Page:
By Raymond Lam
[SPOILERS for Frozen 2 below!!]
Ever since Disney captured lightning in a bottle with Frozen (2013), its protagonists Elsa and Anna have been interpreted as a sisterly Yin and Yang, as opposites of one kind or another. What warms the hearts of children and adults alike is how different Anna and Elsa seem, yet also utterly complementary and completely free from negative relations. Anna is the feisty and loyal crusader with an indomitable heart, and Elsa is the majestic yet ethereally vulnerable queer icon. Gay literature theorists might point to Anna’s loving relationship with Kristof in contrast to Elsa’s lesbian subtext in her songs and her pointedly single status in a Disney sea of heterosexual princesses. Songs like Anna’s “The Next Right Thing,” as well as the sisters’ co-dependent personalities and shared trauma, have made the Frozen franchise a favourite among psychologists and people living with mental conditions. Yet the ending of this year’s Frozen 2 (2019) betrays a potentially religious-political reading of their duality. This reading is, among many, one gleaned from the actions and choices made by Elsa and Anna throughout the film, as well as what they end up becoming by the movie’s end and the ideas their contexts embody.
I propose that Elsa and Anna represent an ideal, “Disneyfied” vision of church and state. The movie can be seen as both a spiritual apologetic and secular propaganda (defined narrowly as a piece of literature supporting a political point of view) of how Arendellian church and state mutually reinforce each other’s legitimate authority and power.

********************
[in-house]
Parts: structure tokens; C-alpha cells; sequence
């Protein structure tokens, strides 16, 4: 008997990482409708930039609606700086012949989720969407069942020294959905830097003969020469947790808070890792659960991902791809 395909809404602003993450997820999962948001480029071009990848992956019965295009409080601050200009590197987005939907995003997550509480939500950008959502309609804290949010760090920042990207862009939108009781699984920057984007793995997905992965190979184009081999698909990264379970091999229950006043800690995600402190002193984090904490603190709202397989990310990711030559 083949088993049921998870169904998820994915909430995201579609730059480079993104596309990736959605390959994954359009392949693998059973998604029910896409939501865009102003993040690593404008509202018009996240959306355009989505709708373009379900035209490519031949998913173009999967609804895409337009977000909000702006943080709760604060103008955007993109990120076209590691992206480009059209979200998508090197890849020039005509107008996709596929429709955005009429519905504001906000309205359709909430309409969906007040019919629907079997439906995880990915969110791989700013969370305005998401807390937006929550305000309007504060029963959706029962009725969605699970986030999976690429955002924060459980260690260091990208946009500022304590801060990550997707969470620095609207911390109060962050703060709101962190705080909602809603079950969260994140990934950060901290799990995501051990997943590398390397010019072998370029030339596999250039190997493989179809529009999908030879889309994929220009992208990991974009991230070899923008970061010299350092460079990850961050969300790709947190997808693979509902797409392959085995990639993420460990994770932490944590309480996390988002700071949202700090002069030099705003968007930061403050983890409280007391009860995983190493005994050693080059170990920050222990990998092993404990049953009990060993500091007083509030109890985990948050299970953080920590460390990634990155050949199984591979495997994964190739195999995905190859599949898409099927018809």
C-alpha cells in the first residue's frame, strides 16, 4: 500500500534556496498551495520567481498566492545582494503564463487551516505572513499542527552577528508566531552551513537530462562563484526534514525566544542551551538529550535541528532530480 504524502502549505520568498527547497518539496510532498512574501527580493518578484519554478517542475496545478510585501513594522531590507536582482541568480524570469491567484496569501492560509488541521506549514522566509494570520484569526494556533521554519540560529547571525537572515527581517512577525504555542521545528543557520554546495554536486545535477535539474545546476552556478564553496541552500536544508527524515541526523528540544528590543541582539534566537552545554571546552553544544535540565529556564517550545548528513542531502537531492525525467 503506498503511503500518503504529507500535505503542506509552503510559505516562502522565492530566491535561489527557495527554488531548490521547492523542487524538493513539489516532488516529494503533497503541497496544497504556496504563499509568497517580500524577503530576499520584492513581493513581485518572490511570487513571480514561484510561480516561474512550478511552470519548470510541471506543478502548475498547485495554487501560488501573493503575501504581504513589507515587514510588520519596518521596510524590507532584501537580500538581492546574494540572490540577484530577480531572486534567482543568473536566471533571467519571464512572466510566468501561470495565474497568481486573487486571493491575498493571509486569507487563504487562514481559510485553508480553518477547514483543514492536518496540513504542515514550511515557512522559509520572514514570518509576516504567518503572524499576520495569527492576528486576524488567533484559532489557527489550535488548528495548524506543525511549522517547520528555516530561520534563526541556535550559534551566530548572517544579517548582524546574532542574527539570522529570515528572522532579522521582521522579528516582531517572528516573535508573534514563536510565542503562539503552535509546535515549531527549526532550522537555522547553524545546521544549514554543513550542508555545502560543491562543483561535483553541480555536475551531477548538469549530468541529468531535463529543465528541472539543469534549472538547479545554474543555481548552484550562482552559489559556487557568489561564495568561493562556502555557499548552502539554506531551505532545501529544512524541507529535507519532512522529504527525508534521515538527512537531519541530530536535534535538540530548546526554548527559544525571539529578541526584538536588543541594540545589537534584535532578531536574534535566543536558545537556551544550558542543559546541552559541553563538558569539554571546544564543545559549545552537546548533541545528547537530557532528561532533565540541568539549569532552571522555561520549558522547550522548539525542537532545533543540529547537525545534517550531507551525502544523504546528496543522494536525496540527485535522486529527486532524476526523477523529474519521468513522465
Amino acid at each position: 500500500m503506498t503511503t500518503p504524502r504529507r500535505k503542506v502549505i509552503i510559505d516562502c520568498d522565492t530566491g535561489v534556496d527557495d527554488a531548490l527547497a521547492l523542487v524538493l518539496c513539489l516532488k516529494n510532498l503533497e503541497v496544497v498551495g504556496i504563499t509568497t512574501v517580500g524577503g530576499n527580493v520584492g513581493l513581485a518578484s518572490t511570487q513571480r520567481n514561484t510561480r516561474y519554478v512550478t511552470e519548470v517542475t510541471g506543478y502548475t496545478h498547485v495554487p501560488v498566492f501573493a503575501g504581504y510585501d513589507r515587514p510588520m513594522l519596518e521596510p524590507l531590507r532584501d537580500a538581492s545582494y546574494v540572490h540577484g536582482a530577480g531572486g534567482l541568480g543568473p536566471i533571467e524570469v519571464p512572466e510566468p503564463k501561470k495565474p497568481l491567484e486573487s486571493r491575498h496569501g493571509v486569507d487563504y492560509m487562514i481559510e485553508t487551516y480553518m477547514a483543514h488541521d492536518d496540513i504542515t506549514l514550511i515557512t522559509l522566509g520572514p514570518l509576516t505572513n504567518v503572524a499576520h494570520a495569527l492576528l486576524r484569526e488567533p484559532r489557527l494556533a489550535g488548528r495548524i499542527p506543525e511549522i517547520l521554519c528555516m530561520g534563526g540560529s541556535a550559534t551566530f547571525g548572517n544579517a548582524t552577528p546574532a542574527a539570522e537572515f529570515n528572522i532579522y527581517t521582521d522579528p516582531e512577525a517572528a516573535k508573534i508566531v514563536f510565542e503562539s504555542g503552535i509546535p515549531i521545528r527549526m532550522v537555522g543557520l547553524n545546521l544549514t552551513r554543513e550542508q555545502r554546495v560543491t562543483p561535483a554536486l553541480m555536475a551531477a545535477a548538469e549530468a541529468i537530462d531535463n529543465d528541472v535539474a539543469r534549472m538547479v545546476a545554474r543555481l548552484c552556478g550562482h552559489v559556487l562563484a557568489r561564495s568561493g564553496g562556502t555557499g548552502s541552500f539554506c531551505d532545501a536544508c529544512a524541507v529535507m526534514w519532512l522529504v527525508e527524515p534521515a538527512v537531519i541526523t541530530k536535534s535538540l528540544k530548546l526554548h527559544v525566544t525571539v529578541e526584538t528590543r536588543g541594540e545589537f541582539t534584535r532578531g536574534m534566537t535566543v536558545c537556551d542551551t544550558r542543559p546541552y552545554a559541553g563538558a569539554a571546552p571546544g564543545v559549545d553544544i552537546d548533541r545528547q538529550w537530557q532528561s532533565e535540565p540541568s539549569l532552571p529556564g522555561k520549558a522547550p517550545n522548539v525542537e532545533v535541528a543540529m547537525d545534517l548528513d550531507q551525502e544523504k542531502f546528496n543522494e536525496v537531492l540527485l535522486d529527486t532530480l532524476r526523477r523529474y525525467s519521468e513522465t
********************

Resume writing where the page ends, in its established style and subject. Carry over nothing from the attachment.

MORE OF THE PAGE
Anna, specifically, represents the secular monarch who is good and just. She is so worthy that she is willing to right serious wrongs, even if they were committed by her own family in a past generation: in this case, by her grandfather Runeard, whose deception of the Northuldra tribespeople (by building a dam to weaken their land) laid the foundation of conflict for Frozen 2’s story. Elsa, meanwhile, blesses and watches over the Arendellian and Northuldra people as the avatar of the natural-sacred world. By meeting and taming the spirits of wind, fire, earth, and water, Elsa discovers that they were angered by the Northuldra-Arendelle battle and cast an enchanted mist over the forest in which the Northuldra people lived for 34 years. Anna’s decision to lure the earth spirit (in the form of stone giants) to destroy her grandfather’s dam earns the spirits’ favor, who lift the mist and help Elsa save Arendelle from the dam waters that would have otherwise destroyed the kingdom.
Both sisters represent an interconnected re-ordering of a world gone awry, politically and spiritually. This is a theme that ran in mythical fables and political treatises around the world for thousands of years. While Anna restores rightness and justice to the relationship between the nations of Arendelle and Northuldra, Elsa rights the cosmic order between the magical world of nature and humanity. Both sisters, as ethnically-mixed progeny of Runeard’s son Agnarr and the Northuldra woman Iduna, serve as physical and spiritual bridges between not just cultures and peoples, but the sacred and mundane.